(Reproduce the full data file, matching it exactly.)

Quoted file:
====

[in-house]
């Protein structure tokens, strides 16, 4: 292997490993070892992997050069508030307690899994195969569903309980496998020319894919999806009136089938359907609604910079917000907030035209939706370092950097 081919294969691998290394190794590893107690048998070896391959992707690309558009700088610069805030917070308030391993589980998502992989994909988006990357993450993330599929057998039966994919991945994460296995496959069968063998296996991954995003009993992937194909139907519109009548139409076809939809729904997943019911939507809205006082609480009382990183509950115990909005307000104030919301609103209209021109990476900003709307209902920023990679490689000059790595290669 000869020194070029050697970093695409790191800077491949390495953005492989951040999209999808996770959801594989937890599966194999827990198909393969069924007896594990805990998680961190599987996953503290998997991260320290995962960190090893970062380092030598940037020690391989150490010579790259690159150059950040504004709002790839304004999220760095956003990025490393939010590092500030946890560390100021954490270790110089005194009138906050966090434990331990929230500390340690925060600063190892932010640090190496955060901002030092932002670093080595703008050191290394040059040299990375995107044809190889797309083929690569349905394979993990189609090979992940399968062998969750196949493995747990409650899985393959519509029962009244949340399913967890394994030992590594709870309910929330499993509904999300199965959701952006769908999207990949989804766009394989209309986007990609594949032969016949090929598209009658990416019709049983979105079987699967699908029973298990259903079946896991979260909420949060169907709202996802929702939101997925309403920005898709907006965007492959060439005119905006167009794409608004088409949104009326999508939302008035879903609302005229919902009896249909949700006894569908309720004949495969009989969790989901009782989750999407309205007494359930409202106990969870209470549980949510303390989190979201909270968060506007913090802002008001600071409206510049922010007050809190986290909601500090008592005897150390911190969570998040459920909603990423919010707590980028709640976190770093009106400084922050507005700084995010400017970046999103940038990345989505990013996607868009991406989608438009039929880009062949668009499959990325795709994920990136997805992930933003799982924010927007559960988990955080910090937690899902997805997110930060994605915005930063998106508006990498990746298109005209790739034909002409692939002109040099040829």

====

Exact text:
[in-house]
């Protein structure tokens, strides 16, 4: 292997490993070892992997050069508030307690899994195969569903309980496998020319894919999806009136089938359907609604910079917000907030035209939706370092950097 081919294969691998290394190794590893107690048998070896391959992707690309558009700088610069805030917070308030391993589980998502992989994909988006990357993450993330599929057998039966994919991945994460296995496959069968063998296996991954995003009993992937194909139907519109009548139409076809939809729904997943019911939507809205006082609480009382990183509950115990909005307000104030919301609103209209021109990476900003709307209902920023990679490689000059790595290669 000869020194070029050697970093695409790191800077491949390495953005492989951040999209999808996770959801594989937890599966194999827990198909393969069924007896594990805990998680961190599987996953503290998997991260320290995962960190090893970062380092030598940037020690391989150490010579790259690159150059950040504004709002790839304004999220760095956003990025490393939010590092500030946890560390100021954490270790110089005194009138906050966090434990331990929230500390340690925060600063190892932010640090190496955060901002030092932002670093080595703008050191290394040059040299990375995107044809190889797309083929690569349905394979993990189609090979992940399968062998969750196949493995747990409650899985393959519509029962009244949340399913967890394994030992590594709870309910929330499993509904999300199965959701952006769908999207990949989804766009394989209309986007990609594949032969016949090929598209009658990416019709049983979105079987699967699908029973298990259903079946896991979260909420949060169907709202996802929702939101997925309403920005898709907006965007492959060439005119905006167009794409608004088409949104009326999508939302008035879903609302005229919902009896249909949700006894569908309720004949495969009989969790989901009782989750999407309205007494359930409202106990969870209470549980949510303390989190979201909270968060506007913090802002008001600071409206510049922010007050809190986290909601500090008592005897150390911190969570998040459920909603990423919010707590980028709640976190770093009106400084922050507005700084995010400017970046999103940038990345989505990013996607868009991406989608438009039929880009062949668009499959990325795709994920990136997805992930933003799982924010927007559960988990955080910090937690899902997805997110930060994605915005930063998106508006990498990746298109005209790739034909002409692939002109040099040829």